|Col. Don Rettberg, Jo, and Don, Jr.
Last night we attended the Northwest Kiwanis' farewell dinner to a family that made a huge difference in the lives of so many families, including ours, in the days and years following the birth of their son or daughter with Down syndrome.
Jo and Don Rettberg, with their son Don, Jr., are moving to Ohio to be close to their daughter Sandy and other family. They have been a fixture in our lives for 30 years now, ever since Jo visited Jerry and me at St. David's hospital the day after Kelly was born.
Jerry and I had entered some form of suspended animation following the diagnosis the night before. We hadn't had the horrible experience from our doctors (you know, the “she'll probably never walk or talk or…” bit). In fact our pediatrician was upbeat and helpful, assuring us that much could be done and that she knew we were “going to have a great time with this kid.”
Still, I'd spent the drizzly night staring out the window into the courtyard and sleeping very little. If I did doze off a nurse would be sure to pop in with Kelly, trying to get her to nurse. However, Kelly refused to wake up for that or any other reason, and wouldn't open her eyes or cry for another two weeks.
Jerry? He'd gone home and gotten very drunk. The next morning, before the sun came up, he stood in front of the ARC of Austin, pouncing on the first employee to show up to ask, “What can I do to help my daughter?”
This day we were huddled in my hospital room with Kelly, trying to figure out what on earth the future held.
There we'd been, perched on the edge of the almost-empty nest, ready to fly off to new adventures after an entire marriage built around the raising of my three daughters from my first marriage. Then I discovered that I was pregnant at 42. We cheerfully revised the family plan.
Now we were hit with this. New adventures, indeed!
A knock, a peek around the door, and into my room came an elegant, lovely woman with a stack of photo albums, saying she was from a parent-to-parent program called Pilot Parents. Would we like to talk?
Oh, yes. We definitely would like to talk.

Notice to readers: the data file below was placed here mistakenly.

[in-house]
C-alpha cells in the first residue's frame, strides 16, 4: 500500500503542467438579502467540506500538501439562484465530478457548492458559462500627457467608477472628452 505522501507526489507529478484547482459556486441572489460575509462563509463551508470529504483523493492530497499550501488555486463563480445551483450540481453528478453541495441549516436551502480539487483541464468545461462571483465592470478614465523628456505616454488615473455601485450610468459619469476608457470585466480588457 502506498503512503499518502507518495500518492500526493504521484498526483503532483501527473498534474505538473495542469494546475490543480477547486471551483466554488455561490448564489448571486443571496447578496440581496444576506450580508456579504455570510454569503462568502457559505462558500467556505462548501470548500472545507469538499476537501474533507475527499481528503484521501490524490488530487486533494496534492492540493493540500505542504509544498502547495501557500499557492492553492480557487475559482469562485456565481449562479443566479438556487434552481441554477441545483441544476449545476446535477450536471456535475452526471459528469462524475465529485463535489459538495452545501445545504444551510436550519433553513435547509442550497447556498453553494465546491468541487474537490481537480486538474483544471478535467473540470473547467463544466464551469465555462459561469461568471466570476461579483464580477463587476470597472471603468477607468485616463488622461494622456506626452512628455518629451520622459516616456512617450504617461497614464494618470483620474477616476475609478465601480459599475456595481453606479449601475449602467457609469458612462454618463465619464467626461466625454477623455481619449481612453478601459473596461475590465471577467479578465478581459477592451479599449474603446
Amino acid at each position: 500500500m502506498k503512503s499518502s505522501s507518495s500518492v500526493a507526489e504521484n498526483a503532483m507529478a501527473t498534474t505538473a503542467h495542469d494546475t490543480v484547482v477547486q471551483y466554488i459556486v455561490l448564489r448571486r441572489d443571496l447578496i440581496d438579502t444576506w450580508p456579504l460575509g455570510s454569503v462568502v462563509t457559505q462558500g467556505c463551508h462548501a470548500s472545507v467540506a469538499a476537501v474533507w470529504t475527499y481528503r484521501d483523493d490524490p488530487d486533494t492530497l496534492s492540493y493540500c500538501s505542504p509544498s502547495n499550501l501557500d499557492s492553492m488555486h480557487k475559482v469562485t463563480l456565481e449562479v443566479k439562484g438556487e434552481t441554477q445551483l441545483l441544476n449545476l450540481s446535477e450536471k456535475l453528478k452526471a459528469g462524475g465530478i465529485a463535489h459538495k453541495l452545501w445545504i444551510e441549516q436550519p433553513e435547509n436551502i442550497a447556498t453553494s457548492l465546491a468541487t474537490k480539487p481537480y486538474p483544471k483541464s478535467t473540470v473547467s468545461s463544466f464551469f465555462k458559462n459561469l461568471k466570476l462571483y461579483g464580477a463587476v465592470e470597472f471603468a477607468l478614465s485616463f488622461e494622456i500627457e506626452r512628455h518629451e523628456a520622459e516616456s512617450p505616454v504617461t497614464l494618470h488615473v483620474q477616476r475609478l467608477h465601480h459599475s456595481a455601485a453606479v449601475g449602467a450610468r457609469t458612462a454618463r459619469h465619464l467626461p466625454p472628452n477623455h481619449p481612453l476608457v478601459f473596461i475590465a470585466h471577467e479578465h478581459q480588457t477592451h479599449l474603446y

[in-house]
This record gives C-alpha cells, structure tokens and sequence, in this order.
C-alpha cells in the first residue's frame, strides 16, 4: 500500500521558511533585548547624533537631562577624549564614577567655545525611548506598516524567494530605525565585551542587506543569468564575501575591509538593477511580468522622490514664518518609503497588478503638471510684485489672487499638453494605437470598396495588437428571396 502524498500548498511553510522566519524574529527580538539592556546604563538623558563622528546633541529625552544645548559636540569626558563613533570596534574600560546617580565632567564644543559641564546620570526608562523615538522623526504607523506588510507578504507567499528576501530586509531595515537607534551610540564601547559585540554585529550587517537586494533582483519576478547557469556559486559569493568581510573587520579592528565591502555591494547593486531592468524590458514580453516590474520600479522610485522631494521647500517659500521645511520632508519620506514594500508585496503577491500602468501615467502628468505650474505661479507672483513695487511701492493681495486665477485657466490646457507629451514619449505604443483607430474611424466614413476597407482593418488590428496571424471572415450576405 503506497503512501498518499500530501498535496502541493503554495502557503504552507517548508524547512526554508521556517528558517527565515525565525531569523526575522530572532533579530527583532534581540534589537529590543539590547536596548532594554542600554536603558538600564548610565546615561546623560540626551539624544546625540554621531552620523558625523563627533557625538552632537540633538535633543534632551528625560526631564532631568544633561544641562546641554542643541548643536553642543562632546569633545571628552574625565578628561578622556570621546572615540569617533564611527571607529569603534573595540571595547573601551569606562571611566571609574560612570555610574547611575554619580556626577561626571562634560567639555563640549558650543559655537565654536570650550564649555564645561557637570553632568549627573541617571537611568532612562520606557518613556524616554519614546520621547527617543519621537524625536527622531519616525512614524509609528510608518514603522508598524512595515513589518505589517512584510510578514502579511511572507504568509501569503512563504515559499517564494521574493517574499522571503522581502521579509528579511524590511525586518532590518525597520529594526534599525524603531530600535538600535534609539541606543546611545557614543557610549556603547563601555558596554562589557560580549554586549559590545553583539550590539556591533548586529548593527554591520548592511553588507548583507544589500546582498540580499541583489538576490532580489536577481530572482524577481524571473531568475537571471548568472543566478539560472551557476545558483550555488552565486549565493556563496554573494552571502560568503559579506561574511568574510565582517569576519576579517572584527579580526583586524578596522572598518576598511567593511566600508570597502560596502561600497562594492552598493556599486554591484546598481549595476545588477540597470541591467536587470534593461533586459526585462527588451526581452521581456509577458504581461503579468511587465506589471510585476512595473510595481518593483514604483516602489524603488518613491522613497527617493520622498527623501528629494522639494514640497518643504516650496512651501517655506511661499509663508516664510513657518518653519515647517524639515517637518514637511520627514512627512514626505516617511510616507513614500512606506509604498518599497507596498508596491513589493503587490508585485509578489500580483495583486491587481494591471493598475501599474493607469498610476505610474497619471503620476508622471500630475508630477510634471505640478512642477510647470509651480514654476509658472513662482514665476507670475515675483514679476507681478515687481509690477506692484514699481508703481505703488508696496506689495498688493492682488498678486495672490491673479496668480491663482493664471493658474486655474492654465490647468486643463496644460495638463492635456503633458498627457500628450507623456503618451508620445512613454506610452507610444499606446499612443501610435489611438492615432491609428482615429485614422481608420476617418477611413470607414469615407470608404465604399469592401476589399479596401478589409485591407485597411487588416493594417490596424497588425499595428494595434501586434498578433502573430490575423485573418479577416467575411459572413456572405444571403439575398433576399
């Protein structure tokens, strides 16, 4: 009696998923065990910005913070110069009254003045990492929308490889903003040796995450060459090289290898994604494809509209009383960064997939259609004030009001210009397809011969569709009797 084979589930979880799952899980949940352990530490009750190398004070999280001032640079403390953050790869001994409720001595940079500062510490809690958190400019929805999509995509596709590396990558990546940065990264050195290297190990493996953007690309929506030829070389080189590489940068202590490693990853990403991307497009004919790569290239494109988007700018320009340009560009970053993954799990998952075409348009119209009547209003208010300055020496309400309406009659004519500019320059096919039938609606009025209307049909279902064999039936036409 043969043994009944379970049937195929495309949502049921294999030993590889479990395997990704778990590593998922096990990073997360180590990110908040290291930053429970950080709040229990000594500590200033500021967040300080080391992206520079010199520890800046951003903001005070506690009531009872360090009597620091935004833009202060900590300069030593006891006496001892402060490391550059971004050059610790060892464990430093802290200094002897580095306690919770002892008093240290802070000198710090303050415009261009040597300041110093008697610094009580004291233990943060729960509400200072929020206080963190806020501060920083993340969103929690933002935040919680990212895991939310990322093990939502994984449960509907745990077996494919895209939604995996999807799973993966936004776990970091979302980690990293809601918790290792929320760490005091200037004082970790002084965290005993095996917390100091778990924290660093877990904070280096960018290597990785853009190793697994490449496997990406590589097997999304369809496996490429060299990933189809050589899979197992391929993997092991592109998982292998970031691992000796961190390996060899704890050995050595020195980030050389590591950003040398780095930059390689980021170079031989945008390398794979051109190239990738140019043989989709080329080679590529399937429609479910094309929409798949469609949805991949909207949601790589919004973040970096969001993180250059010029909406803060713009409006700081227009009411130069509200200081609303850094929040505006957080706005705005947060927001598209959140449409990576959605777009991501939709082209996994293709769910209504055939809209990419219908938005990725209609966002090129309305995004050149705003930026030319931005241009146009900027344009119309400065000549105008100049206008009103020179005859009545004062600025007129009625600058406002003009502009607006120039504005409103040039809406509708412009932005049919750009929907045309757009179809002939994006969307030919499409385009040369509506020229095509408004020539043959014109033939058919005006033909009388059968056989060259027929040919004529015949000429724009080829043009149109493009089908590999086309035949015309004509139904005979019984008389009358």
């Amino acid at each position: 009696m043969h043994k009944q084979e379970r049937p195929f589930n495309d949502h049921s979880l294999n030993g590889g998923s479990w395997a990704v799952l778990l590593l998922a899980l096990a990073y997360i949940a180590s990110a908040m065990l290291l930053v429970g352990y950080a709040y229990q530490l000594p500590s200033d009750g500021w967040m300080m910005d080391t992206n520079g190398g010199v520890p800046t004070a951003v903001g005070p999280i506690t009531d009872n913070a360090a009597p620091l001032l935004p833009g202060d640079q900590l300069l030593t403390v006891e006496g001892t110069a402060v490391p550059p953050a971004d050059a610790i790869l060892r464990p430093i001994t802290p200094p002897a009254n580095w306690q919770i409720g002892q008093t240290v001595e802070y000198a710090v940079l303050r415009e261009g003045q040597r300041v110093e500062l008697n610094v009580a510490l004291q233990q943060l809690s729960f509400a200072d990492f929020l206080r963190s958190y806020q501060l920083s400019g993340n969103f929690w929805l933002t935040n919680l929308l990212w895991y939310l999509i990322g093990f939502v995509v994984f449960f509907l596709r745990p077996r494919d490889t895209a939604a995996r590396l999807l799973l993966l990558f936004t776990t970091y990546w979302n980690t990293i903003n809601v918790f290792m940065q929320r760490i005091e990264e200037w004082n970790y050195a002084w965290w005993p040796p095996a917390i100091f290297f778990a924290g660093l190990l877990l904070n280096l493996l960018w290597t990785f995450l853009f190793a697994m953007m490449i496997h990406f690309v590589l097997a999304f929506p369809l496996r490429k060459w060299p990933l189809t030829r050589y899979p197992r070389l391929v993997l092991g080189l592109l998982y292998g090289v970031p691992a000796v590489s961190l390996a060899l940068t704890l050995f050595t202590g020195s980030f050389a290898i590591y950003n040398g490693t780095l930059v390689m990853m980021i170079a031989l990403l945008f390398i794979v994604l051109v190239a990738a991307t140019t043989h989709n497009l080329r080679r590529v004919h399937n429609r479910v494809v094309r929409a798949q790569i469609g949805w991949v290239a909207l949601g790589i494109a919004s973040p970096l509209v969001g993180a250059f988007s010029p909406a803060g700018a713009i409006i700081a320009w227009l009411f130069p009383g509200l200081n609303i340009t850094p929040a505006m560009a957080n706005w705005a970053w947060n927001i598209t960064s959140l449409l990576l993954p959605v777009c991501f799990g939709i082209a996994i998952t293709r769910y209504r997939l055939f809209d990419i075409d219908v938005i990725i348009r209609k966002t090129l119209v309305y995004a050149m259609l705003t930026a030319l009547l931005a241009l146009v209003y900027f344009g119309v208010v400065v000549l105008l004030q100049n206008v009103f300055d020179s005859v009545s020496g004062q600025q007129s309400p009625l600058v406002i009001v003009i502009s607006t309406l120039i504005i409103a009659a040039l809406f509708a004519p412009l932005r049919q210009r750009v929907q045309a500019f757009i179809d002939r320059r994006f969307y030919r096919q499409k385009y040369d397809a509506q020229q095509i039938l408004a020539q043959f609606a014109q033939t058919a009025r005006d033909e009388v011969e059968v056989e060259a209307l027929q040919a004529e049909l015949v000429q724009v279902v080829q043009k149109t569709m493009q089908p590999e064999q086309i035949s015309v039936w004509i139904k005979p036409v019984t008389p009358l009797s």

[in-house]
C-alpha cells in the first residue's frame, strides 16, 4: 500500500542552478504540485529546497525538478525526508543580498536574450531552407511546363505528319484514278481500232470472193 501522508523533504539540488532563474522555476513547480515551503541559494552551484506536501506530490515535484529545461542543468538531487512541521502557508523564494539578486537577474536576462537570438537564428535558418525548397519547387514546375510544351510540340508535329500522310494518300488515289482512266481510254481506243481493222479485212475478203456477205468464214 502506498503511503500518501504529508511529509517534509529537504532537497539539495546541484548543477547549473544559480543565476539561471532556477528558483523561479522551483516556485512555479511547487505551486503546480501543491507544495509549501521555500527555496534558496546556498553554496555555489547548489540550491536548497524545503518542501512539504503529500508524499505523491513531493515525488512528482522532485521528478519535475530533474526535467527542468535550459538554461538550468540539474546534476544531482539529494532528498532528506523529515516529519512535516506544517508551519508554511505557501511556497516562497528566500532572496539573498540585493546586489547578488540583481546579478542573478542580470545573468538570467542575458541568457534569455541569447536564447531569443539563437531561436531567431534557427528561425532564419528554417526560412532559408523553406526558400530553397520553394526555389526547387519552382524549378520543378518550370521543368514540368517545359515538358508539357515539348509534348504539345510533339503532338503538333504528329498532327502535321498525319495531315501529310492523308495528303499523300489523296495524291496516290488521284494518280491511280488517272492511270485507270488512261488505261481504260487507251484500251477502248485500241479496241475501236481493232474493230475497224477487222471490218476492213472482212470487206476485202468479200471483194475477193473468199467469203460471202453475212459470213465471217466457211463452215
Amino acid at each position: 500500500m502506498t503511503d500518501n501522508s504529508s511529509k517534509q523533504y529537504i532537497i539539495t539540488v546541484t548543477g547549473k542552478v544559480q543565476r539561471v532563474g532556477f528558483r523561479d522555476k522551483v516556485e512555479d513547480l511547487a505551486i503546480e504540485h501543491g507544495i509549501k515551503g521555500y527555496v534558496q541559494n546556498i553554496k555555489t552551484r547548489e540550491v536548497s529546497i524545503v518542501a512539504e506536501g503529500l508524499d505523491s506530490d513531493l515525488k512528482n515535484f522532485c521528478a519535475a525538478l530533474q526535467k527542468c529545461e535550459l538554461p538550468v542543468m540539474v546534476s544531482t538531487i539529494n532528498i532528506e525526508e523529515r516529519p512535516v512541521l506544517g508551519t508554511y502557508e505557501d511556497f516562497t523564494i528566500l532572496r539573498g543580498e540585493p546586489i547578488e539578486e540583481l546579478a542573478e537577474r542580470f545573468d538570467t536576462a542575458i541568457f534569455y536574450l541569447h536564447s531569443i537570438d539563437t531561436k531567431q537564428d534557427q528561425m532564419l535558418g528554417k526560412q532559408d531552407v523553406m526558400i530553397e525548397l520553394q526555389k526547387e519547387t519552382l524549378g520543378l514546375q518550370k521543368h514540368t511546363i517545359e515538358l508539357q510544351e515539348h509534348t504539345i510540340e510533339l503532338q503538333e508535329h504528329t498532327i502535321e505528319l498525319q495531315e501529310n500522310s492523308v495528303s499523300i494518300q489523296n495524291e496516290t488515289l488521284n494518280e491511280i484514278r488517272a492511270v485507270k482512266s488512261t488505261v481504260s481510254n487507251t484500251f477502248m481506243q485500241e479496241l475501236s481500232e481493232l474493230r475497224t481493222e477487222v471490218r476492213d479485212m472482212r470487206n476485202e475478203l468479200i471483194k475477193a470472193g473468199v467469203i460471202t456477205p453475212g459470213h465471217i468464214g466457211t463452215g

And in that moment began a 30 year friendship that will end only when we're all dead and gone. Jo Rettberg, and later her husband Don and son Donnie (at that time; he now firmly eschews the diminutive) had blazed a trail through the myths and realities of Down syndrome.
Her approach was simple. She showed us Donnie's photo albums, beginning with his baby years and over all his eight years on earth. What we saw was not the drooling dolt of mongoloid stereotype, the vision of our deepest nightmares.
We saw a bright, beautiful, happy boy, the apple of his family's eye. We saw a family content with their lives. In that one short visit we became aware of possibilities far beyond the realm of anything we'd imagined.
What the Rettbergs mostly helped us do was to see undreamed-of possibilities that took the place of the dreams that faded after our babies were born with an extra chromosome.
And in no small ways, their faith helped us find ours. When we were re-married in the Catholic church years later, the Rettbergs were there as witnesses.
Jo and Don took quite a bit of ribbing last night about their relocation to an area that has been blanketed under snow for the past several months. Who retires to Ohio, after all? But there were a lot of tears shed by tall, strong men (many of them retired military) as they choked out their funny stories and presented their farewell cards and gifts.
Because this is one family whose absence will be hugely felt. Their lives have touched literally thousands in the Austin area, as they showed so many of us how to live with Down syndrome, and we have shown so many others through the years.
We will be ever grateful for their friendship.
Bon voyage, dear friends.